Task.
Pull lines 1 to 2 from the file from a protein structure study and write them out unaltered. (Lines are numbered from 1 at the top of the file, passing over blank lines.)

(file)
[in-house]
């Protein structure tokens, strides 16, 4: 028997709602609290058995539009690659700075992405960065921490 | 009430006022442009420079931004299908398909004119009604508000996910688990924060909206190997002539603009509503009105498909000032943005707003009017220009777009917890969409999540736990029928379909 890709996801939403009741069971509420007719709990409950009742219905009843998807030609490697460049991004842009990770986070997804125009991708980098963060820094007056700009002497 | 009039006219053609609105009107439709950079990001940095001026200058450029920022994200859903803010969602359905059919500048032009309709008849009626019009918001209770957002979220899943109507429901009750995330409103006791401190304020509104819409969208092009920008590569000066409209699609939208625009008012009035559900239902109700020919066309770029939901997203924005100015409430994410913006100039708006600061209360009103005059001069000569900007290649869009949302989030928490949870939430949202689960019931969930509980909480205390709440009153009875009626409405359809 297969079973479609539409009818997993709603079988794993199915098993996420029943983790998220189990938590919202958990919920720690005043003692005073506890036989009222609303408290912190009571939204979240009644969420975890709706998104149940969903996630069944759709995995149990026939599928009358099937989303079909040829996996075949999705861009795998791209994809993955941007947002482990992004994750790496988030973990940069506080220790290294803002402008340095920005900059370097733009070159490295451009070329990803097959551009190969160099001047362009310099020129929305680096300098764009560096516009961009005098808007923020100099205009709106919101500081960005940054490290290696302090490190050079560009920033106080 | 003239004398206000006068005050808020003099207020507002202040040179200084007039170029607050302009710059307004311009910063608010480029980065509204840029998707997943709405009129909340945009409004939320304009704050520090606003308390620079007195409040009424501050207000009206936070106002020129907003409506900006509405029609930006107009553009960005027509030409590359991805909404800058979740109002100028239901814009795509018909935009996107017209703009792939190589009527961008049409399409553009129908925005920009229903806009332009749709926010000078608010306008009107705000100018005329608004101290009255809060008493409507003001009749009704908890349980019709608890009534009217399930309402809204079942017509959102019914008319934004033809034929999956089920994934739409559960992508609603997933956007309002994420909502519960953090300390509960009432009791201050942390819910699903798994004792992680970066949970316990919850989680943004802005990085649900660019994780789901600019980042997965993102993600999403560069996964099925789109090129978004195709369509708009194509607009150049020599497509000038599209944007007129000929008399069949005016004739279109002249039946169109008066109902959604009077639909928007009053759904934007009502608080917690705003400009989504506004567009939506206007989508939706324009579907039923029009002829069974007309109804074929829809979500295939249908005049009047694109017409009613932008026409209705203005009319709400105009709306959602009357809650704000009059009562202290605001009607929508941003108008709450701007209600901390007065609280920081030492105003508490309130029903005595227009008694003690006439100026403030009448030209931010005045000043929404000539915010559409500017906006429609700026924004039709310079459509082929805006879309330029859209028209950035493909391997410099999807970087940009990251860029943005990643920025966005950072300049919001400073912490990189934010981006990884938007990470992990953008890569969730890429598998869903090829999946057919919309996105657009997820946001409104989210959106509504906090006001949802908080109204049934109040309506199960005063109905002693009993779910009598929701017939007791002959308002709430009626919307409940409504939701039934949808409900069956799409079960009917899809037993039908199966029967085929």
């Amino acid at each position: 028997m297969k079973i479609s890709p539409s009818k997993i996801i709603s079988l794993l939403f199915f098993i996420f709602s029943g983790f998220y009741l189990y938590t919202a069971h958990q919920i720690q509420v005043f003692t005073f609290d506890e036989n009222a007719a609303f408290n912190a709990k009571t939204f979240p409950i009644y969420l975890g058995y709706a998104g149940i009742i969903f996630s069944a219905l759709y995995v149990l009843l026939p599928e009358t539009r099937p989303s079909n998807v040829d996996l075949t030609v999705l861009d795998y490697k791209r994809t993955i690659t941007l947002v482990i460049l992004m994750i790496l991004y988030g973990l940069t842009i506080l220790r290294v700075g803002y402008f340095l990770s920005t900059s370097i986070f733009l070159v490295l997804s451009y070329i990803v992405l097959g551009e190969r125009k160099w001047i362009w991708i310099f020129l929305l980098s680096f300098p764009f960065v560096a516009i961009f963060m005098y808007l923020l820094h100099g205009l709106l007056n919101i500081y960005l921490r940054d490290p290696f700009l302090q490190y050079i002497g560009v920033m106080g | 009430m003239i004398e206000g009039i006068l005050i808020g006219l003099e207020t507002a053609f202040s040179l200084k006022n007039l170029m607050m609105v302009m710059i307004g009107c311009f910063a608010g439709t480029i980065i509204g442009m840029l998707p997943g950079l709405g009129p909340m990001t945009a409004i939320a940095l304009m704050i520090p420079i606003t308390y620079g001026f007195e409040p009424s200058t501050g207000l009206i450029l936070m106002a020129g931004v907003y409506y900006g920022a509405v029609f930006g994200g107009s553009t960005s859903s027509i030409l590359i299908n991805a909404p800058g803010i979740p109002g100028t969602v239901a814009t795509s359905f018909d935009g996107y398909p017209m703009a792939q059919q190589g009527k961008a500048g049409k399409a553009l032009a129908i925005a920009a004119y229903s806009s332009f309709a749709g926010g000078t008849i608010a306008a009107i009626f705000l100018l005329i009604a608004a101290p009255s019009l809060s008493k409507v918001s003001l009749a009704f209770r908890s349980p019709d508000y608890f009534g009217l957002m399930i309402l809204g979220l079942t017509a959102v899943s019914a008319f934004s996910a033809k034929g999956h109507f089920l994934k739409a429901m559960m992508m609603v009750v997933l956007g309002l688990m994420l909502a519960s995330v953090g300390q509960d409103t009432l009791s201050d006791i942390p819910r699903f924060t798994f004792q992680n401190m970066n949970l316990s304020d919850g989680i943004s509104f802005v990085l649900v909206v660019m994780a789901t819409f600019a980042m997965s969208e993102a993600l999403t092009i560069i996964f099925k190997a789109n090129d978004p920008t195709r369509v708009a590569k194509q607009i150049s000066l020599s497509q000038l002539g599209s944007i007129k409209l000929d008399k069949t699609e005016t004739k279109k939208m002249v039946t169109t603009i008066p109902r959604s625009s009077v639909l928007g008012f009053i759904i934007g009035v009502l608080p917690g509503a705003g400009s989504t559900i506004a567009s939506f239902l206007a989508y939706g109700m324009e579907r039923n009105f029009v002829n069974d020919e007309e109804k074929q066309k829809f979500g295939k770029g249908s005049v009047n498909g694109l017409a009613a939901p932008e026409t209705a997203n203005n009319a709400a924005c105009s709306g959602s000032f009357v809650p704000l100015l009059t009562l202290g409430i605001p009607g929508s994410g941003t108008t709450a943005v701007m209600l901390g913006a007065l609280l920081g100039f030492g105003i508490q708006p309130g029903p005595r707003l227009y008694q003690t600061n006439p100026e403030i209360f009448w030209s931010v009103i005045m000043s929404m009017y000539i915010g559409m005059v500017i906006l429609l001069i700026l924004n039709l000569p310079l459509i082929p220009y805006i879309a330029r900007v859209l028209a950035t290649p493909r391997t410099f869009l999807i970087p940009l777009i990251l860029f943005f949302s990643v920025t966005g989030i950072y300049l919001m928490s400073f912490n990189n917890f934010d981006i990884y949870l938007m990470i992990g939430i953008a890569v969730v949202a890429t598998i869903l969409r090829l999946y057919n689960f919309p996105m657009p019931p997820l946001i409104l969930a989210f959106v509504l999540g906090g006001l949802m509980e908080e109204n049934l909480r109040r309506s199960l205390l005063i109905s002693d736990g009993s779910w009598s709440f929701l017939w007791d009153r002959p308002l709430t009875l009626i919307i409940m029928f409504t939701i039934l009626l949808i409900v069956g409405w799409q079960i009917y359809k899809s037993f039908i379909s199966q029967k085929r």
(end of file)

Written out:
[in-house]
């Protein structure tokens, strides 16, 4: 028997709602609290058995539009690659700075992405960065921490 | 009430006022442009420079931004299908398909004119009604508000996910688990924060909206190997002539603009509503009105498909000032943005707003009017220009777009917890969409999540736990029928379909 890709996801939403009741069971509420007719709990409950009742219905009843998807030609490697460049991004842009990770986070997804125009991708980098963060820094007056700009002497 | 009039006219053609609105009107439709950079990001940095001026200058450029920022994200859903803010969602359905059919500048032009309709008849009626019009918001209770957002979220899943109507429901009750995330409103006791401190304020509104819409969208092009920008590569000066409209699609939208625009008012009035559900239902109700020919066309770029939901997203924005100015409430994410913006100039708006600061209360009103005059001069000569900007290649869009949302989030928490949870939430949202689960019931969930509980909480205390709440009153009875009626409405359809 297969079973479609539409009818997993709603079988794993199915098993996420029943983790998220189990938590919202958990919920720690005043003692005073506890036989009222609303408290912190009571939204979240009644969420975890709706998104149940969903996630069944759709995995149990026939599928009358099937989303079909040829996996075949999705861009795998791209994809993955941007947002482990992004994750790496988030973990940069506080220790290294803002402008340095920005900059370097733009070159490295451009070329990803097959551009190969160099001047362009310099020129929305680096300098764009560096516009961009005098808007923020100099205009709106919101500081960005940054490290290696302090490190050079560009920033106080 | 003239004398206000006068005050808020003099207020507002202040040179200084007039170029607050302009710059307004311009910063608010480029980065509204840029998707997943709405009129909340945009409004939320304009704050520090606003308390620079007195409040009424501050207000009206936070106002020129907003409506900006509405029609930006107009553009960005027509030409590359991805909404800058979740109002100028239901814009795509018909935009996107017209703009792939190589009527961008049409399409553009129908925005920009229903806009332009749709926010000078608010306008009107705000100018005329608004101290009255809060008493409507003001009749009704908890349980019709608890009534009217399930309402809204079942017509959102019914008319934004033809034929999956089920994934739409559960992508609603997933956007309002994420909502519960953090300390509960009432009791201050942390819910699903798994004792992680970066949970316990919850989680943004802005990085649900660019994780789901600019980042997965993102993600999403560069996964099925789109090129978004195709369509708009194509607009150049020599497509000038599209944007007129000929008399069949005016004739279109002249039946169109008066109902959604009077639909928007009053759904934007009502608080917690705003400009989504506004567009939506206007989508939706324009579907039923029009002829069974007309109804074929829809979500295939249908005049009047694109017409009613932008026409209705203005009319709400105009709306959602009357809650704000009059009562202290605001009607929508941003108008709450701007209600901390007065609280920081030492105003508490309130029903005595227009008694003690006439100026403030009448030209931010005045000043929404000539915010559409500017906006429609700026924004039709310079459509082929805006879309330029859209028209950035493909391997410099999807970087940009990251860029943005990643920025966005950072300049919001400073912490990189934010981006990884938007990470992990953008890569969730890429598998869903090829999946057919919309996105657009997820946001409104989210959106509504906090006001949802908080109204049934109040309506199960005063109905002693009993779910009598929701017939007791002959308002709430009626919307409940409504939701039934949808409900069956799409079960009917899809037993039908199966029967085929």